Sherlock Holmes - Deductions

‘I might suggest that you have gone about in fear of some personal attack within the last twelvemonth.’
“The laugh faded from his lips, and he stared at me in great surprise.
“‘Well, that’s true enough,’ said he. ‘You know, Victor,’ turning to his son, ‘when we broke up that poaching gang they swore to knife us, and Sir Edward Holly has actually been attacked. I’ve always been on my guard since then, though I have no idea how you know it.’
“‘You have a very handsome stick,’ I answered. ‘By the inscription I observed “‘You have a very handsome stick,’ I Sherlock Holmes)answered. ‘By the inscription I observed that you had not had it more than a year. But you have taken some pains to bore the head of it and pour melted lead into the hole so as to make it a formidable weapon. I argued that you would not take such precautions unless you had some danger to fear.’
“‘Anything else?’ he asked, smiling.
“‘You have boxed a good deal in your youth.’
“‘Right again. How did you know it? Is my nose knocked a little out of the straight?’
“‘No,’ said I. ‘It is your ears. They have the peculiar flattening and thickening which marks the boxing man.’
“‘Anything else?’
“‘You have done a good deal of digging by your callosities.’
“‘Made all my money at the gold fields.’
“‘You have been in New Zealand.’
“‘Right again.’
“‘You have visited Japan.’
“‘Quite true.’
“‘And you have been most intimately associated with someone whose initials were J. A., and whom you afterwards were eager to entirely forget.’
‘When you bared your arm to draw that fish into the boat I saw that J. A. had been tattooed in the bend of the elbow. The letters were still legible, but it was perfectly clear from their blurred appearance, and from the staining of the skin round them, that efforts had been made to obliterate them. It was obvious, then, that those initials had once been very familiar to you, and that you had afterwards wished to forget them.’

He sat down opposite to me, drew the lamp to the edge of the table, and handed me a short note scribbled, as you see, upon a single sheet of gray paper. ‘The supply of game for London is going steadily up,’ it ran. ‘Head-keeper Hudson, we believe, has been now told to receive all orders for fly-paper and for preservation of your hen-pheasant’s life.’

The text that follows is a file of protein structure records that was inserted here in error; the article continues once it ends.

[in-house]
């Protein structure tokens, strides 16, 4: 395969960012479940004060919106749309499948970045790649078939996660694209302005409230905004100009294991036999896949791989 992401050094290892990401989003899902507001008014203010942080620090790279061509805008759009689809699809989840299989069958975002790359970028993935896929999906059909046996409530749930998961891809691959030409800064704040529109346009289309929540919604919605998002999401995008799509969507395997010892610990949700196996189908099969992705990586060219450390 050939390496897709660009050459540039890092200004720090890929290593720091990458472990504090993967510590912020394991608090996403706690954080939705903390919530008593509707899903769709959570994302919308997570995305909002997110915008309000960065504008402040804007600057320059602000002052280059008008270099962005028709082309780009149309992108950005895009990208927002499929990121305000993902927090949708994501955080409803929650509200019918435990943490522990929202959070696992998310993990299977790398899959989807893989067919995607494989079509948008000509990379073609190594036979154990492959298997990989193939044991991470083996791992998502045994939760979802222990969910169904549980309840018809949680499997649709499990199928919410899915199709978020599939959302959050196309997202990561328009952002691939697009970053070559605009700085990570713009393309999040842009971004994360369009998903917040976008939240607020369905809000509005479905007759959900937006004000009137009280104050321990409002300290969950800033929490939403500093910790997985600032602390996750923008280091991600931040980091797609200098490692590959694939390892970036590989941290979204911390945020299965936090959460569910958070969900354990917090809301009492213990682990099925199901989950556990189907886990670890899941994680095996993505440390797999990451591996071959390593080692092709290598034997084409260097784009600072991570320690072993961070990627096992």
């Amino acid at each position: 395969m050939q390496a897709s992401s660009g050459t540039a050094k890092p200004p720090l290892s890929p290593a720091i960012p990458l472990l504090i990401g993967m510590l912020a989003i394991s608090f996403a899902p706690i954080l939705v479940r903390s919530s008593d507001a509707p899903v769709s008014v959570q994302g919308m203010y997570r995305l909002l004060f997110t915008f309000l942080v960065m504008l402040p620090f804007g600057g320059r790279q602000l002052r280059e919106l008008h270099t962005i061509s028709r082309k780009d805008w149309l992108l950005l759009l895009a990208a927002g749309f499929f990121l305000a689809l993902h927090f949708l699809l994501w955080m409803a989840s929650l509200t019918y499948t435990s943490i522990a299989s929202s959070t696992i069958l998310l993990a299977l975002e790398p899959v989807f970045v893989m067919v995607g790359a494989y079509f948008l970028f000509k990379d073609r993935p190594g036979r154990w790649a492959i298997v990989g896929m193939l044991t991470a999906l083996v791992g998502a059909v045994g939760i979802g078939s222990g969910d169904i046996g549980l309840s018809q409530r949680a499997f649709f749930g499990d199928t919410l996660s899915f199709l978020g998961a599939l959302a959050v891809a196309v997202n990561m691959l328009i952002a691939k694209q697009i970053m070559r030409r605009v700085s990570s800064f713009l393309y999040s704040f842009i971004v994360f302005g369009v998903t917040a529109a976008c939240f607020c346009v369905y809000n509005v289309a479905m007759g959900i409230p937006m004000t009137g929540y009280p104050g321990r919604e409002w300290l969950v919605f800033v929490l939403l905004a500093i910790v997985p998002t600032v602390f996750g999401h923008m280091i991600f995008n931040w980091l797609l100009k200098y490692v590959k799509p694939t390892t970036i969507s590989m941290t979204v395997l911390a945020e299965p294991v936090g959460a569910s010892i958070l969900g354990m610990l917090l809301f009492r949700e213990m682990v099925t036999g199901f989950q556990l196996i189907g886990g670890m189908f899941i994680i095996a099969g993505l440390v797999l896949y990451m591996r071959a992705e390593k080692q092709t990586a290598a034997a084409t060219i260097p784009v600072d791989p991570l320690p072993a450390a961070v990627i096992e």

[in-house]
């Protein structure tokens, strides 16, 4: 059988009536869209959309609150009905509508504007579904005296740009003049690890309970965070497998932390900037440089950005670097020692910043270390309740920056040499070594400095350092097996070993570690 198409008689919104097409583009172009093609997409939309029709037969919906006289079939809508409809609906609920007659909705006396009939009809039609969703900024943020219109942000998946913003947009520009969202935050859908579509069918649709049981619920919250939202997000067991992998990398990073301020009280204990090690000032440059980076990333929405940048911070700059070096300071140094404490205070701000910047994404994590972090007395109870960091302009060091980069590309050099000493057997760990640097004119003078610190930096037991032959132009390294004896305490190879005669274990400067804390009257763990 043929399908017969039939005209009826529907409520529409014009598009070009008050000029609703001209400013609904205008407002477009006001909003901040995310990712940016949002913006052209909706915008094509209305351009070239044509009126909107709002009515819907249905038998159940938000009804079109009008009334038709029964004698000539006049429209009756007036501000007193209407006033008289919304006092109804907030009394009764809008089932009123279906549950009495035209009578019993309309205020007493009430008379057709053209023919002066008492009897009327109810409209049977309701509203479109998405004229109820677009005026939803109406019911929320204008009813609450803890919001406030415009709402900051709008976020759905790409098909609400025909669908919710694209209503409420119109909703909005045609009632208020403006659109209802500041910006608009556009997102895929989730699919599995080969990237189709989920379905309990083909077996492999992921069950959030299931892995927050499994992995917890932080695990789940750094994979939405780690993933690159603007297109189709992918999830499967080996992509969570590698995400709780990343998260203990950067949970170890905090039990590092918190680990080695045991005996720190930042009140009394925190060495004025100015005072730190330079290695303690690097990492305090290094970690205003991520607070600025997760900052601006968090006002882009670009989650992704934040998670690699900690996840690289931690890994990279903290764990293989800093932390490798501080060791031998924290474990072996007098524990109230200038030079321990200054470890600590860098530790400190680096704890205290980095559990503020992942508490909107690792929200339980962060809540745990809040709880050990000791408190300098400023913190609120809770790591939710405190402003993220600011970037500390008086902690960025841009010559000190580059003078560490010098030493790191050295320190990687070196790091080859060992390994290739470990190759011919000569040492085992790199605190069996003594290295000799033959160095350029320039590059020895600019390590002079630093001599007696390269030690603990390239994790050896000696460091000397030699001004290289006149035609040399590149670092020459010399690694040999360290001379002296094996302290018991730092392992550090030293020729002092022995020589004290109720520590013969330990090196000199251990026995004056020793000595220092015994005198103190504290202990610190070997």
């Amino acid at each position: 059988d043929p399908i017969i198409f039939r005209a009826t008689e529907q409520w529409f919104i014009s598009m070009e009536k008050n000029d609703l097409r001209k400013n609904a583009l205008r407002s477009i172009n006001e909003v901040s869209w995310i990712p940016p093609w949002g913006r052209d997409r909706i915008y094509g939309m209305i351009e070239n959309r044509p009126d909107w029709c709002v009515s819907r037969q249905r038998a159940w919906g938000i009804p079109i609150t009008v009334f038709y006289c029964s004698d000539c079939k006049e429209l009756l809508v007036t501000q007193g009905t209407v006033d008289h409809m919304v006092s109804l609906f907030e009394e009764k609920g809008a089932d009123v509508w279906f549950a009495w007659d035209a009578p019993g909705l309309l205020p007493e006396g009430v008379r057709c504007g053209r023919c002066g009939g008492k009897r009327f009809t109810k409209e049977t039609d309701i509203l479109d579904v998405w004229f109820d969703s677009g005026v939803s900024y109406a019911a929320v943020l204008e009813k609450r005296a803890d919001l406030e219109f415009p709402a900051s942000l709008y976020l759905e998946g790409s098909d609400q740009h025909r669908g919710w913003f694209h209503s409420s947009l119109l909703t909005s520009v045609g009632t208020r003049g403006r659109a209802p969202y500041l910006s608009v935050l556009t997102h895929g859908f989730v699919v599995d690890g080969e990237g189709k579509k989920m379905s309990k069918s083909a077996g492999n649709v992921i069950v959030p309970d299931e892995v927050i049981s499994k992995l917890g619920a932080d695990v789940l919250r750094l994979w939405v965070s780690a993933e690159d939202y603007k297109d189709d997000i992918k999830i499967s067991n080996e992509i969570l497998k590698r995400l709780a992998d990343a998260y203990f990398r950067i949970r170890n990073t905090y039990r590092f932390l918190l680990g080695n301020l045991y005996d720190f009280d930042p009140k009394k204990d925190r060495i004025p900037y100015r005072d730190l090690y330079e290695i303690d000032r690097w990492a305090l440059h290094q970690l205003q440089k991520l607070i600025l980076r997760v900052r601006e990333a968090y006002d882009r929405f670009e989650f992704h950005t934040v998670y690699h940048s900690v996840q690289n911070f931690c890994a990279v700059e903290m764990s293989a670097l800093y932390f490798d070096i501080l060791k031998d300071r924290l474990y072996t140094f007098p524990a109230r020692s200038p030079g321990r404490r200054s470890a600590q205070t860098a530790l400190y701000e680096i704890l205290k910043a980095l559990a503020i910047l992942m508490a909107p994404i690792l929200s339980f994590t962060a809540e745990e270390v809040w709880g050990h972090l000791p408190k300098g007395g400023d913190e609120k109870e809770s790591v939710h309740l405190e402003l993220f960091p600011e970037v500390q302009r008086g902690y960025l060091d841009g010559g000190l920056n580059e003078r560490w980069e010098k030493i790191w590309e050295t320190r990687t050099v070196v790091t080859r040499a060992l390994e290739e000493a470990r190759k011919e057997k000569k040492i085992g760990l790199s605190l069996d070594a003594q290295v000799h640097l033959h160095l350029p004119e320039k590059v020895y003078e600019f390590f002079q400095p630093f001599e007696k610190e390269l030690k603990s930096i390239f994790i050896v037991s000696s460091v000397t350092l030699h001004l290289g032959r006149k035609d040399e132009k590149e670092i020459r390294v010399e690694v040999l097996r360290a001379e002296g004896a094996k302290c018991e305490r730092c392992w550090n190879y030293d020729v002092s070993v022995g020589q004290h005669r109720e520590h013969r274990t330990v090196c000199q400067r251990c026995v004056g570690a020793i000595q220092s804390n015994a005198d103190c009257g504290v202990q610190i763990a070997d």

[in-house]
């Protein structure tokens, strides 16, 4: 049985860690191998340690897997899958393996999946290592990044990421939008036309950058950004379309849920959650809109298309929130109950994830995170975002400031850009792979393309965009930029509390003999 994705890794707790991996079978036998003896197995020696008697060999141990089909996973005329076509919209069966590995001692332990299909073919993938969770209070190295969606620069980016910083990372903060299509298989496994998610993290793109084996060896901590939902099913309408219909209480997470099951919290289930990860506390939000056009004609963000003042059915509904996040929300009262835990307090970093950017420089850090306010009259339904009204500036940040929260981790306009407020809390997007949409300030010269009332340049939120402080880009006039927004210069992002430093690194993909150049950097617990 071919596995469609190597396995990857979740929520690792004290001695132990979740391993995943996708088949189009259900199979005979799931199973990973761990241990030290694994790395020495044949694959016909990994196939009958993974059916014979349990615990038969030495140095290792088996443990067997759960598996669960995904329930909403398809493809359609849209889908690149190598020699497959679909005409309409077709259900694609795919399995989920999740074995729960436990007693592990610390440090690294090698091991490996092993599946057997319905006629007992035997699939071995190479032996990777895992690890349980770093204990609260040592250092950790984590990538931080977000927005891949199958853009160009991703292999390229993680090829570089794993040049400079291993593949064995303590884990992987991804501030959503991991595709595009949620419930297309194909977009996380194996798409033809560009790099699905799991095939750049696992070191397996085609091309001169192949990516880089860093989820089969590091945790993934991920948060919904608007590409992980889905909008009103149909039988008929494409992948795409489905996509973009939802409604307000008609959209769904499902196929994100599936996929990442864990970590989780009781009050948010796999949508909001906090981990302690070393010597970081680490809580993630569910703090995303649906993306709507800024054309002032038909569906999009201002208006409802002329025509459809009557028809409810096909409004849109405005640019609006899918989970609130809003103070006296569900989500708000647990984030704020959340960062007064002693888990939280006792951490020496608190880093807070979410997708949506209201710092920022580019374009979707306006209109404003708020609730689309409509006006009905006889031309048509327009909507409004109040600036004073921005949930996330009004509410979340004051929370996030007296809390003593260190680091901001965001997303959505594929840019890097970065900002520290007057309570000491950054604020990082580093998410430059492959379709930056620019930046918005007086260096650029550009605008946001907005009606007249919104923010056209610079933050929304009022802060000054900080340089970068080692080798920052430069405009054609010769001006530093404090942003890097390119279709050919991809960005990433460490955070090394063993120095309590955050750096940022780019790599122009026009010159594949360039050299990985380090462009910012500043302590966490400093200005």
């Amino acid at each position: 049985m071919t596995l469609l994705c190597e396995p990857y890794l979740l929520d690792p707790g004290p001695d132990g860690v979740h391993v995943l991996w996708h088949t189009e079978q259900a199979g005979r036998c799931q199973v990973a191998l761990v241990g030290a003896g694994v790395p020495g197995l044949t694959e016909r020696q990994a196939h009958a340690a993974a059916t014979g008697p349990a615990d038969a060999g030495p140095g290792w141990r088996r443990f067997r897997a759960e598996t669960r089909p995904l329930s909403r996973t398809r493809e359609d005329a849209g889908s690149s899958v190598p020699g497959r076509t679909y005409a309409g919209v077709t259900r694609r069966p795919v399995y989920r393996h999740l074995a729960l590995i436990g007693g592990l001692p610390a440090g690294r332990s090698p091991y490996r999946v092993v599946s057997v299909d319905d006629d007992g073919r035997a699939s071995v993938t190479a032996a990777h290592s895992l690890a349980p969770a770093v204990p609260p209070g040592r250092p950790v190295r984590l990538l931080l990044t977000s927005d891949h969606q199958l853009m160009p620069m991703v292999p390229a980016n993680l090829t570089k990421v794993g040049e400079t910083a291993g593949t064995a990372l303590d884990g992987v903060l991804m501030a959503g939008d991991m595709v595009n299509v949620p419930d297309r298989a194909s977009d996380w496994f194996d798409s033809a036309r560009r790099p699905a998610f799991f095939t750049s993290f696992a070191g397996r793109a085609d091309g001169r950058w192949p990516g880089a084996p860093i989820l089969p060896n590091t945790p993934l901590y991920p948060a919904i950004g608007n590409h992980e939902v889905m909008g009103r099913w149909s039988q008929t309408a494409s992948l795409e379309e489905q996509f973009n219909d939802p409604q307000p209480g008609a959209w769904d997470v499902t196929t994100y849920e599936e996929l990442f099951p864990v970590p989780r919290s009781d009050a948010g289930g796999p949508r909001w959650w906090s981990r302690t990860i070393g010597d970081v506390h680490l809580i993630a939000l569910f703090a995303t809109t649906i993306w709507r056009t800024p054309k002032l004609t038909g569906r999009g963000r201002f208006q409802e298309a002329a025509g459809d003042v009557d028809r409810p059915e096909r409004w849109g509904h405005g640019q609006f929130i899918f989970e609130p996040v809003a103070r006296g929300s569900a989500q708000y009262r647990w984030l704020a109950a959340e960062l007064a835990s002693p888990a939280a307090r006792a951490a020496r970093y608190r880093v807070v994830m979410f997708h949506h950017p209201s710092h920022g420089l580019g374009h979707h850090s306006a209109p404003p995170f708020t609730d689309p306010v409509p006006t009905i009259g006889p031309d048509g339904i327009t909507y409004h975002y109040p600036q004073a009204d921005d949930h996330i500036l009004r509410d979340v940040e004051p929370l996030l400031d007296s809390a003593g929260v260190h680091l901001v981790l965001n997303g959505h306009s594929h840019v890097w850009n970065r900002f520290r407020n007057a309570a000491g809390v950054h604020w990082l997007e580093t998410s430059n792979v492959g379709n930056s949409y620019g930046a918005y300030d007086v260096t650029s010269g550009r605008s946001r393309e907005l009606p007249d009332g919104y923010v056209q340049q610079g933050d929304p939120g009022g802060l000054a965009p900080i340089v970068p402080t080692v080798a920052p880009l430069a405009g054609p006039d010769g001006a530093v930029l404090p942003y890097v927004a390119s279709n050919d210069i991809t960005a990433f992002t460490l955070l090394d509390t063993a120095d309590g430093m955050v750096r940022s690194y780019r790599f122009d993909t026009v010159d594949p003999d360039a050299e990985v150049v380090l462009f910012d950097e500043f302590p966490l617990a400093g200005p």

“I daresay my face looked as bewildered as yours did just now when first I read this message. Then I reread it very carefully. It was evidently as I had thought, and some secret meaning must lie buried in this strange combination of words. Or could it be that there was a prearranged significance to such phrases as ‘fly-paper’ and ‘hen-pheasant’? Such a meaning would be arbitrary and could not be deduced in any way. And yet I was loath to believe that this was the case, and the presence of the word Hudson seemed to show that the subject of the message was as I had guessed, and that it was from Beddoes rather than the sailor. I tried it backward, but the combination ‘life pheasant’s hen’ was not encouraging. Then I tried alternate words, but neither ‘the of for’ nor ‘supply game London’ promised to throw any light upon it.
“And then in an instant the key of the riddle was in my hands, and I saw that every third word, beginning with the first, would give a message which might well drive old Trevor to despair.
“It was short and terse, the warning, as I now read it to my companion:
“‘The game is up. Hudson has told all. Fly for your life.’